Paul tries to send a SMS with the Satphone. Not a very satisfactory experience. Remember when you had a "non-smart" phone years ago? But tweeting from the saphone did allow us to update the website from sea...
ARC crossing03
Frequent visitor - flying fish came on board at least 3-4 per night - more during rough evenings. Paul had the distinction of being hit twice by a flying fish! Once one hit in the head and once in the leg :-)
ARC crossing04
We had one day of calms during the crossing...
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We ate quite well with a special steak meal on the calm day when we could set out a proper table!ARC crossing06ARC crossing07
We saw ARC boats every day - very unusual for us to see other yachts. This is the 56 foot cat Poco Loco who kindly took some shots of us as well.
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We are sailing wing and wing for much of the crossing. I will do more on this in a blog...
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3-4 meters swell were a constant feature...
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We surfed regularly at 12-13 knots and hit 15 on one occasion. It was our fastest passage ever at just 15.5 days!!
ARC crossing11
We arrived at 0158 on Thursday 13 December and were warmly welcomed by neighbouring yachties and ARC committee despite the hour!!
ARC crossing12

On to Gibraltar

October 11, 2012
Sailing in Spain - Valencia to Gibraltar

We set sail from Valencia on Thursday October 4 under main and jib to continue down the Spanish coast 61 nm to Calpe, the most northern port we had reached on previous trips to Spain (1990 & 1999/2000). So we felt that we were closing a circle by coming to Calpe from the north this time.

The winds quickly petered out unfortunately so we furled the sails and motored southwards. Throughout the day, the wind was up and down and round and round, coming from almost every direction of the compass. With the mountains along the coast and the afternoon sea breeze it is very hard to get an accurate wind forecast since there are so many local effects but the "sierras" or mountain ranges here are so beautiful that we never complain. Well mostly.

We arrived in Calpe about 1700 (by chance meeting up with fellow Southerly owners aboard an Southerly 110 from Denmark). To our delight Calpe was very much as we remembered it from 12 years ago with some expansion to the marina and new hotel development. But the thing that makes Calpe distinctive is the Peñon de Ifach, a towering rock that looks like a small version of the Rock of Gibraltar. We hiked up here with the cameras on our last visit documenting it for Distant Shores episode 2 which you can see in the Distant Shores Season 1DVD.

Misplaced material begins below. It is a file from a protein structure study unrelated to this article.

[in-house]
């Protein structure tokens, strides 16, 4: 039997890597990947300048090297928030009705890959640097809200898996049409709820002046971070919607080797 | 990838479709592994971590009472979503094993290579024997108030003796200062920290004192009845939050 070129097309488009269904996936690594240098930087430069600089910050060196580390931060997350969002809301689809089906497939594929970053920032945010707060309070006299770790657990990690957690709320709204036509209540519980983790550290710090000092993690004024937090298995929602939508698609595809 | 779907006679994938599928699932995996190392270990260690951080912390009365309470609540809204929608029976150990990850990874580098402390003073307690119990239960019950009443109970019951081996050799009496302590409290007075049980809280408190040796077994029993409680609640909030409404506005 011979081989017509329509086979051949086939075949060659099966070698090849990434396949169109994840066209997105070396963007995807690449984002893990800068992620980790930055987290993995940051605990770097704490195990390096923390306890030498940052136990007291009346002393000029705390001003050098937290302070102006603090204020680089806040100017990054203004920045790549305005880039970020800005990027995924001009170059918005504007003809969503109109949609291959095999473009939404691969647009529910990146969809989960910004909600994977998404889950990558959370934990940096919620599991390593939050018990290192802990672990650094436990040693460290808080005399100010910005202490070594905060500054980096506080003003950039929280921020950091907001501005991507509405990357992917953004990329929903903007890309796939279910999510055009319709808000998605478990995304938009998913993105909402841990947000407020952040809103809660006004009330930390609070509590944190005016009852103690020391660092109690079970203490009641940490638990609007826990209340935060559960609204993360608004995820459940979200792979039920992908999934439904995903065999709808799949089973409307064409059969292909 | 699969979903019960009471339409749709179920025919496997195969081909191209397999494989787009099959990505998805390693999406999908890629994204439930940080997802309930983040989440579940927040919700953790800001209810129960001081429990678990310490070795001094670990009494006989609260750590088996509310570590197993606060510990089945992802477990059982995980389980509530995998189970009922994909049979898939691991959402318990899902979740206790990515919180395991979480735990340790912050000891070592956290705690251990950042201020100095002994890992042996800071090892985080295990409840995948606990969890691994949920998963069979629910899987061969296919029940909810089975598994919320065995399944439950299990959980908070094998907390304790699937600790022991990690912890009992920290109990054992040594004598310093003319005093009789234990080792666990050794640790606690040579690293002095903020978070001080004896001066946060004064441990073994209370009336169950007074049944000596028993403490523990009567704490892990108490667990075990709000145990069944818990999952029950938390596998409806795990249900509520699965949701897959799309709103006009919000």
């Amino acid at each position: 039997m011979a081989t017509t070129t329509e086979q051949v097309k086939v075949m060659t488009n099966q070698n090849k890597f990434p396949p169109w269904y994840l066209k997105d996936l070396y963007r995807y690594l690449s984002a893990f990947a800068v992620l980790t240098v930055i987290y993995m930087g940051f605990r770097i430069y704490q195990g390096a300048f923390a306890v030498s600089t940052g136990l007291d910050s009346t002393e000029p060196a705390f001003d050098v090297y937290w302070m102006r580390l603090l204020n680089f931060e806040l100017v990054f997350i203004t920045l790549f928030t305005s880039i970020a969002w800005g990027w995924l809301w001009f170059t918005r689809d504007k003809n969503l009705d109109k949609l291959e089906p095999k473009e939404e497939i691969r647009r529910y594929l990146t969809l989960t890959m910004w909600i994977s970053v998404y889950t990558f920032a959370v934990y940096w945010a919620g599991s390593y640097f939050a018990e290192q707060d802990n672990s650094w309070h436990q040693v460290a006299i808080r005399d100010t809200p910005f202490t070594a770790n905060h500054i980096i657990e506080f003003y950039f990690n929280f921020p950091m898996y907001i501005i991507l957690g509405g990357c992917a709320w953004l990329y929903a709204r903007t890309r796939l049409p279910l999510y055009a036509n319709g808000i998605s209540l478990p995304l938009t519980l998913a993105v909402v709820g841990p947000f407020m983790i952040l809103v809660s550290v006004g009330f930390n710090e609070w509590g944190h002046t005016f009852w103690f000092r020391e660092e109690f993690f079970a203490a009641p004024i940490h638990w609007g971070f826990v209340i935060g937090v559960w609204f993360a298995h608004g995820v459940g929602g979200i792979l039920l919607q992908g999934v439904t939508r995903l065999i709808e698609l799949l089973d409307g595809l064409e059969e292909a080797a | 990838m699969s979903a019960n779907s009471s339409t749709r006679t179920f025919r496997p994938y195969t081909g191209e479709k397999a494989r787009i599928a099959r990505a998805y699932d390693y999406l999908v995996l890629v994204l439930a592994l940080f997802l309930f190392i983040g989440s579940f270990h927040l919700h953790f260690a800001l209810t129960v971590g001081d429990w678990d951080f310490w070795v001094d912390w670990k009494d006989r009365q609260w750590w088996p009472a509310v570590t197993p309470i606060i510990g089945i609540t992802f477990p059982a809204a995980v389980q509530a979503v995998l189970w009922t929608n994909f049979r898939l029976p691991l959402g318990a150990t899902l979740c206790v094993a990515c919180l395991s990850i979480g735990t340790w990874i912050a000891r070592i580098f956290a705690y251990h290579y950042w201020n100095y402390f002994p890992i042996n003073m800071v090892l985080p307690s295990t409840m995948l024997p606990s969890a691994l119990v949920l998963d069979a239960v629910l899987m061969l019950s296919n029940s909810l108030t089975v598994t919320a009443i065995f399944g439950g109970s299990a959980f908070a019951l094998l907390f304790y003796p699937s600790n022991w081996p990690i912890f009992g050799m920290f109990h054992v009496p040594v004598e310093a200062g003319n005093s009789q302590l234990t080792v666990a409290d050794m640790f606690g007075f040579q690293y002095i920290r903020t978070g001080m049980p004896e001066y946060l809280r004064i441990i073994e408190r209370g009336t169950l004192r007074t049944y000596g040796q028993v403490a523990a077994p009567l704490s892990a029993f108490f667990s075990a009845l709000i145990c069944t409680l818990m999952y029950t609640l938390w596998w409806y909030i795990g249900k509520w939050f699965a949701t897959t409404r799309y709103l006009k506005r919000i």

We pushed on the next morning, Friday October 5th, since the wind forecast was good, destination Torrevieja (meaning old tower) about 60 nm along the coast. Once we got off-shore a bit and out of the wind shadow of the mountains, we had a lovely wind from behind, so poled out the genoa and sailed wing and wing for a while. Ahhh. We have a carbon-fibre downwind pole built by Seldén (see how it was made in Distant Shores episode 80 on the Season 7 DVD) who also manufactured Distant Shores II’s mast. The pole is so light you can carry it with one hand and Paul can rig it on his own.

At around 1500 we passed Cabo de Santa Pola and the hazardous off-lying island of Tabarca, once a pirate stronghold. There is an active fishing community there and we had many fishing boats for company at sea in this area.

We arrived at Torrevieja at around 1830 with plans of just anchoring off the beach behind the breakwall as we had done in the past, since we were going to leave early the next morning. We love being at anchor. It’s like being on your own mini island! And going into marinas take so much time if you’re day-hopping - setting up fenders, going to the waiting pontoon, doing the paperwork for check-in, moving to your assigned berth, returning gate keys before leaving - these procedures can add another hour to your day. We don’t begrudge the cost of marinas since they are convenient and comfortable but they are time-consuming if you’re on the move each day.

Unfortunately, they were doing construction on the main breakwall at the harbour and anchoring didn’t seem like the thing to do so we went in and checked into the new Marina Salinas in Torrevieja which is lovely. We also had the pleasure of meeting new cruising friends, an Australian couple who recognized the boat. They told us they had used the Distant Shores DVDs to prepare for their current voyage through the Mediterranean and came to say hello. it means a lot to us that people love the shows and find the episodes helpful when planning their own voyages.

As we entered Marina Salinas we were impressed by the large custom aluminum yacht moored there with matching amphibious car, a two-propellor number!

Enormous custom aluminum yacht in Torrevieja with matching amphibious car.

The amphibious car has two-propellers.

Punta de Azohía
We had a relaxed morning on Saturday and left Torrevieja at around 1030 with the idea of heading to the major port of Cartagena where we had visited before. It was another calm day of motoring. At 1345 we rounded the major cape, Cabo Palos, and when we got to Cartagena at around 1630 we decided to continue on. Since it was so calm it would be a good night for anchoring in the usually exposed and rolly anchorages on this coast, so that night we dropped the hook off the village of La Subida at Punta de las Azohía, just east of Mazarrón, and were greeted by another delightful cruising couple, this time from England, who were Distant Shores fans. They had all our Mediterranean DVDs on board to help them plan their voyages. We really were touched.

Cala de San Pedro